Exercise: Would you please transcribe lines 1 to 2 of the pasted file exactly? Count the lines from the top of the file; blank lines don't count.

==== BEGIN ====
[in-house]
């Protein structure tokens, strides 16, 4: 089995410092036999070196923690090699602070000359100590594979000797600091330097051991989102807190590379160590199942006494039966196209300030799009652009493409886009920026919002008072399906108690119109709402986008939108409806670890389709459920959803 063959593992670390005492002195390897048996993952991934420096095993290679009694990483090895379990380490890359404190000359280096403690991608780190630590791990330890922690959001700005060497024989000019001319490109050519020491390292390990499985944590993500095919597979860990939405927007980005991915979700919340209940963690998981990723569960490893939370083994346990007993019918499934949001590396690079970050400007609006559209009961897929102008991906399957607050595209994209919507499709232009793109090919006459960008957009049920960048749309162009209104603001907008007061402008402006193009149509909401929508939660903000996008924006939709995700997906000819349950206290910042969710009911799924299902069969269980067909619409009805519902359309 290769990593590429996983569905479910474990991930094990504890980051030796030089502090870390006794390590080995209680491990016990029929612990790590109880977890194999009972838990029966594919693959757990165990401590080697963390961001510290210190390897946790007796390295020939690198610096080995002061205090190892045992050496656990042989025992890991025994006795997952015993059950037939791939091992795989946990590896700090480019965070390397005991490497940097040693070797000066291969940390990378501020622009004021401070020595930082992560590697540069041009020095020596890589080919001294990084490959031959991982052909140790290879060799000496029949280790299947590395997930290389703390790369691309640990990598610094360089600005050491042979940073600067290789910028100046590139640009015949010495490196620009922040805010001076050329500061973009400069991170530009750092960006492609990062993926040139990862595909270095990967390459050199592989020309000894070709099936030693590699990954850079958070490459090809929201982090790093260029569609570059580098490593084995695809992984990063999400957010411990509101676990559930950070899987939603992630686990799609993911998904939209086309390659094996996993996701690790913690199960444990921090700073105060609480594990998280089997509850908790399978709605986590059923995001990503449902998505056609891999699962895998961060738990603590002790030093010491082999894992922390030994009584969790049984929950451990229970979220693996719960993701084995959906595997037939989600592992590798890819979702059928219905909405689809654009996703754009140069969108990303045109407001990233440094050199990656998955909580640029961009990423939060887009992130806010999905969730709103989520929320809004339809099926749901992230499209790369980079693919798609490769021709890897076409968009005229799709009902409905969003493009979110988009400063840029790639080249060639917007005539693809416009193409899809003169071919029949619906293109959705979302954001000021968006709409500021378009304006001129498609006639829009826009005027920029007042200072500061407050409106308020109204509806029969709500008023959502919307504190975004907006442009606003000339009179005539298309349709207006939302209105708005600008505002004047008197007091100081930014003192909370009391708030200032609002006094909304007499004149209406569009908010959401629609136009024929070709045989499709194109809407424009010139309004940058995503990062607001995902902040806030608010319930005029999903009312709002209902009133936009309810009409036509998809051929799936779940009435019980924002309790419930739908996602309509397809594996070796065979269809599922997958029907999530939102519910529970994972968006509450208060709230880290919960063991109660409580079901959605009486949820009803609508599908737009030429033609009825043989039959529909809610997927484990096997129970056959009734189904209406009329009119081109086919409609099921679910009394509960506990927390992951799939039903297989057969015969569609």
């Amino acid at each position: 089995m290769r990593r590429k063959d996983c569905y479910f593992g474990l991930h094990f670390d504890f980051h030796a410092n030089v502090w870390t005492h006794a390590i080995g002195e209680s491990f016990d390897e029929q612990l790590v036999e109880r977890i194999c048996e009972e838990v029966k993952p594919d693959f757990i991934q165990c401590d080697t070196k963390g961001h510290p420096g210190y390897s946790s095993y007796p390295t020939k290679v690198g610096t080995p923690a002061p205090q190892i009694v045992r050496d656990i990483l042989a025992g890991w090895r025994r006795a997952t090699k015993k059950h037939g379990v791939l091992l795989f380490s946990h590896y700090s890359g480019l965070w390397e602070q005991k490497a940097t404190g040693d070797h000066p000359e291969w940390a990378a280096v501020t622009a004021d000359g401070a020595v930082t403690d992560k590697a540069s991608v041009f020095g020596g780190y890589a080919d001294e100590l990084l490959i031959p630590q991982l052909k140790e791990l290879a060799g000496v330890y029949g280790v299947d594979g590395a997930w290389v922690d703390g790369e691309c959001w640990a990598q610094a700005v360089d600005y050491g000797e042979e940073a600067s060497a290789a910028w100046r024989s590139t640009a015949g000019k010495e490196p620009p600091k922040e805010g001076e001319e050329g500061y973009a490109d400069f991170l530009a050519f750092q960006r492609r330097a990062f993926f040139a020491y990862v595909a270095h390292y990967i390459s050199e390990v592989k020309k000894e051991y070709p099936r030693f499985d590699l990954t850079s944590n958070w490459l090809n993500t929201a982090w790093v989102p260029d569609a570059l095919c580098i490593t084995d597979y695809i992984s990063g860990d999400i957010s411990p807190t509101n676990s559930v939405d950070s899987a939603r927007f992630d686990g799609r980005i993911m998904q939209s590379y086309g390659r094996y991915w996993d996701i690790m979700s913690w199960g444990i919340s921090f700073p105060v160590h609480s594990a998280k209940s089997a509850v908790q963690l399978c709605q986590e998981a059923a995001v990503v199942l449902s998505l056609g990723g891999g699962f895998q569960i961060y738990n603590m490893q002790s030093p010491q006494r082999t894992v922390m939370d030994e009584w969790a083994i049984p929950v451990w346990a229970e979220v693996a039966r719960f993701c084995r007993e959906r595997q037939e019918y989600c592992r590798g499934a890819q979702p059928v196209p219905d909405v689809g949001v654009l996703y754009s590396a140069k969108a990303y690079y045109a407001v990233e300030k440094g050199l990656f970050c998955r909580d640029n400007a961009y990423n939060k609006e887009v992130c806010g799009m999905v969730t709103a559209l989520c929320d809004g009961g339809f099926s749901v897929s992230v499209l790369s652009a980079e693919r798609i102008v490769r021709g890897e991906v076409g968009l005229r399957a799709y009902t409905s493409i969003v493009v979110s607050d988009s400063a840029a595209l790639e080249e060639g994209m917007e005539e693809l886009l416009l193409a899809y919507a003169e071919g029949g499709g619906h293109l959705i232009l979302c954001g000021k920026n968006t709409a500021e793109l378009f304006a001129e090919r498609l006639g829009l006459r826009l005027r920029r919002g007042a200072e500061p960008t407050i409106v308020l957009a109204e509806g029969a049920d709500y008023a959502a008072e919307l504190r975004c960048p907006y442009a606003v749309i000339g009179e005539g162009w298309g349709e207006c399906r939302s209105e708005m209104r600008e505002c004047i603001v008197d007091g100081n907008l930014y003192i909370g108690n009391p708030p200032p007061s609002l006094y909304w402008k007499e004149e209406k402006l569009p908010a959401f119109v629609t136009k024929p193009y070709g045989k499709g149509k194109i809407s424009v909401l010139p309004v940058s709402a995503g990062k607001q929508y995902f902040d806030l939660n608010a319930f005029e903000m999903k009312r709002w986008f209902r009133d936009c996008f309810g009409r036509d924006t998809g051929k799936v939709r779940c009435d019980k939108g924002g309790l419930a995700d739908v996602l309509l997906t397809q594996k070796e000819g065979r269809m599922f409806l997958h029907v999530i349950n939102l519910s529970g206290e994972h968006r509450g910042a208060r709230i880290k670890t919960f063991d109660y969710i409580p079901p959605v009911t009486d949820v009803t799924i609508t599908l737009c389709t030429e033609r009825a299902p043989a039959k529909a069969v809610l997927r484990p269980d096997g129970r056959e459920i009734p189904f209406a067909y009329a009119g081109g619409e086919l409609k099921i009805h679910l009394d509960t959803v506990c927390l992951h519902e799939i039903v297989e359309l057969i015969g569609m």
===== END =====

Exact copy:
[in-house]
């Protein structure tokens, strides 16, 4: 089995410092036999070196923690090699602070000359100590594979000797600091330097051991989102807190590379160590199942006494039966196209300030799009652009493409886009920026919002008072399906108690119109709402986008939108409806670890389709459920959803 063959593992670390005492002195390897048996993952991934420096095993290679009694990483090895379990380490890359404190000359280096403690991608780190630590791990330890922690959001700005060497024989000019001319490109050519020491390292390990499985944590993500095919597979860990939405927007980005991915979700919340209940963690998981990723569960490893939370083994346990007993019918499934949001590396690079970050400007609006559209009961897929102008991906399957607050595209994209919507499709232009793109090919006459960008957009049920960048749309162009209104603001907008007061402008402006193009149509909401929508939660903000996008924006939709995700997906000819349950206290910042969710009911799924299902069969269980067909619409009805519902359309 290769990593590429996983569905479910474990991930094990504890980051030796030089502090870390006794390590080995209680491990016990029929612990790590109880977890194999009972838990029966594919693959757990165990401590080697963390961001510290210190390897946790007796390295020939690198610096080995002061205090190892045992050496656990042989025992890991025994006795997952015993059950037939791939091992795989946990590896700090480019965070390397005991490497940097040693070797000066291969940390990378501020622009004021401070020595930082992560590697540069041009020095020596890589080919001294990084490959031959991982052909140790290879060799000496029949280790299947590395997930290389703390790369691309640990990598610094360089600005050491042979940073600067290789910028100046590139640009015949010495490196620009922040805010001076050329500061973009400069991170530009750092960006492609990062993926040139990862595909270095990967390459050199592989020309000894070709099936030693590699990954850079958070490459090809929201982090790093260029569609570059580098490593084995695809992984990063999400957010411990509101676990559930950070899987939603992630686990799609993911998904939209086309390659094996996993996701690790913690199960444990921090700073105060609480594990998280089997509850908790399978709605986590059923995001990503449902998505056609891999699962895998961060738990603590002790030093010491082999894992922390030994009584969790049984929950451990229970979220693996719960993701084995959906595997037939989600592992590798890819979702059928219905909405689809654009996703754009140069969108990303045109407001990233440094050199990656998955909580640029961009990423939060887009992130806010999905969730709103989520929320809004339809099926749901992230499209790369980079693919798609490769021709890897076409968009005229799709009902409905969003493009979110988009400063840029790639080249060639917007005539693809416009193409899809003169071919029949619906293109959705979302954001000021968006709409500021378009304006001129498609006639829009826009005027920029007042200072500061407050409106308020109204509806029969709500008023959502919307504190975004907006442009606003000339009179005539298309349709207006939302209105708005600008505002004047008197007091100081930014003192909370009391708030200032609002006094909304007499004149209406569009908010959401629609136009024929070709045989499709194109809407424009010139309004940058995503990062607001995902902040806030608010319930005029999903009312709002209902009133936009309810009409036509998809051929799936779940009435019980924002309790419930739908996602309509397809594996070796065979269809599922997958029907999530939102519910529970994972968006509450208060709230880290919960063991109660409580079901959605009486949820009803609508599908737009030429033609009825043989039959529909809610997927484990096997129970056959009734189904209406009329009119081109086919409609099921679910009394509960506990927390992951799939039903297989057969015969569609």